Monday, December 6, 2010

Review: 'Rare Exports: A Christmas Tale' for Tom Magazine

For TOM Magazine. Read the original review here.

Rare Exports: A Christmas Tale

Director: Jalmari Helander.

Jorma Tommila, Onni Tommila, Peeter Jakobi, Rauno Juvonen, Per Christian Ellefsen

Reviewed by Anna Angel
This novel, sinister Christmas tale began in 2003 as a short by Finnish director Jalmari Helander that quickly gained momentum on the internet. Quirky ideas that capture audiences for a matter of minutes don’t necessarily translate into feature-length films, so it’s interesting to see if Rare Exports: A Christmas Tale can avoid going stale.

This is the antithesis of 1998’s
A Very Brady Christmas and any recent Hollywood offering (though there’s a distinct lack of cheesy Christmas releases this year, which is somewhat disappointing). This is not an uplifting movie, and there are no Christian morals to be shared. Helander’s Santa Claus is decidedly different to Coca-Cola’s version  -  so different that he sniffs out and smacks to death any children in his vicinity, rather than gifting them the latest Mattel creations. 

A young boy, Pietari (played brilliantly by Onni Tommila) living with his father (Jorma Tommila) in a struggling slaughterhouse near the Korvatunturi Mountains, discovers an American company’s plans to excavate the original Santa from his grave deep within the peak. Pietari’s research uncovers Santa’s true nature, and from then on, it’s obvious this is not going to be your average spirited affair. It takes a while for the plot to develop after this, but eventually his father and his friends capture the spindly, disturbing Santa in a fox trap and decide to sell him back to the man who wanted him dug up in the first place. This is when it really hits its stride. In the meantime, the audience gets to love Pietari’s determination and heart, understand the guarded love of his father, and appreciate the rough humour of supporting characters like Piiparinen (Rauno Juvonen). But it’s the ultimate payoff, both creepy and unexpectedly comic and charming, that makes it all worthwhile.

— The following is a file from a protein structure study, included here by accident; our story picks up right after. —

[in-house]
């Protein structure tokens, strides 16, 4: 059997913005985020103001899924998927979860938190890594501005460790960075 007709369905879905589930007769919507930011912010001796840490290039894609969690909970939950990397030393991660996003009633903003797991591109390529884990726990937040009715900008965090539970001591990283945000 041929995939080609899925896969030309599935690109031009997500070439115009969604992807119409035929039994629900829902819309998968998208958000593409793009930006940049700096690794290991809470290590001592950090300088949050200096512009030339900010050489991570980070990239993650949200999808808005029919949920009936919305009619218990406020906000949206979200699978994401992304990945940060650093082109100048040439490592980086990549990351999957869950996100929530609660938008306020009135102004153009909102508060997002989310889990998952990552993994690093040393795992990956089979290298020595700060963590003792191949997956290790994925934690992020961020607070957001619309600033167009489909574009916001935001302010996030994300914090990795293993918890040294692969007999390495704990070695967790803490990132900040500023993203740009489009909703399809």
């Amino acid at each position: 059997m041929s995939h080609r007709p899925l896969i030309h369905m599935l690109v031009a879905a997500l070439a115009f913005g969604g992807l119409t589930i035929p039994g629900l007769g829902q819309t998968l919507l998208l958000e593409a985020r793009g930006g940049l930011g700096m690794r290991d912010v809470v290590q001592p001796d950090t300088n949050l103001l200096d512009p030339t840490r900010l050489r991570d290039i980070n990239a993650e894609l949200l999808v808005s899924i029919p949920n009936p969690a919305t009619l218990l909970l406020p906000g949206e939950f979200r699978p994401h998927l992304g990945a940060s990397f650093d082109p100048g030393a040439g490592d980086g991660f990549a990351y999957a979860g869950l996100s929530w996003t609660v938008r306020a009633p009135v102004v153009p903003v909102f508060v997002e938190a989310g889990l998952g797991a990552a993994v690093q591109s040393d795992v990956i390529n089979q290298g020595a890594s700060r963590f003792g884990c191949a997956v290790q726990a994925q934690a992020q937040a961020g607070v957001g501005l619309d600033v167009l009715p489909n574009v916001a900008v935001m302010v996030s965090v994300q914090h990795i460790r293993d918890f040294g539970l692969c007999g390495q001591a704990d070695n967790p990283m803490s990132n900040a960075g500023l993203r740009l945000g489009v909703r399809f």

Certain scenes make this film clearly unsuitable for children, and given this, it could have drawn more blood, and amped up the thrills for its older audience. It’s fine for teens, and comfortable for adults, just not those with blood thirst. There is a wonderful undertone touching on the effects of recession, contrasting this with the commercialisation and greed of modern Christmas. There is familial heartbreak that more accurately portrays contemporary family life than most ‘
Stuart Little’/ ‘Home Alone’ tales. So it’s a shame most youngin’s would be scarred by the visuals of wrinkly, hairy, and frontally naked Santa’s helpers, because there’s some useful lessons here.

Ultimately the film is successful in maintaining interest, and at once funny, action-packed, and mildly disturbing. There are many characters you never really get to know or care for, and some unexplained plot-driving action, but this is a film after the heart of anyone who hates shopping centre jingles, mistletoe and family portraits with ‘Santa’. A warning for those who don’t care for subtitles; an ever-present blanket of snow makes the reading even more difficult for weary or just plain lazy eyes.
Rare Exports: A Christmas Tale in cinemas 2 December.


1 comment:

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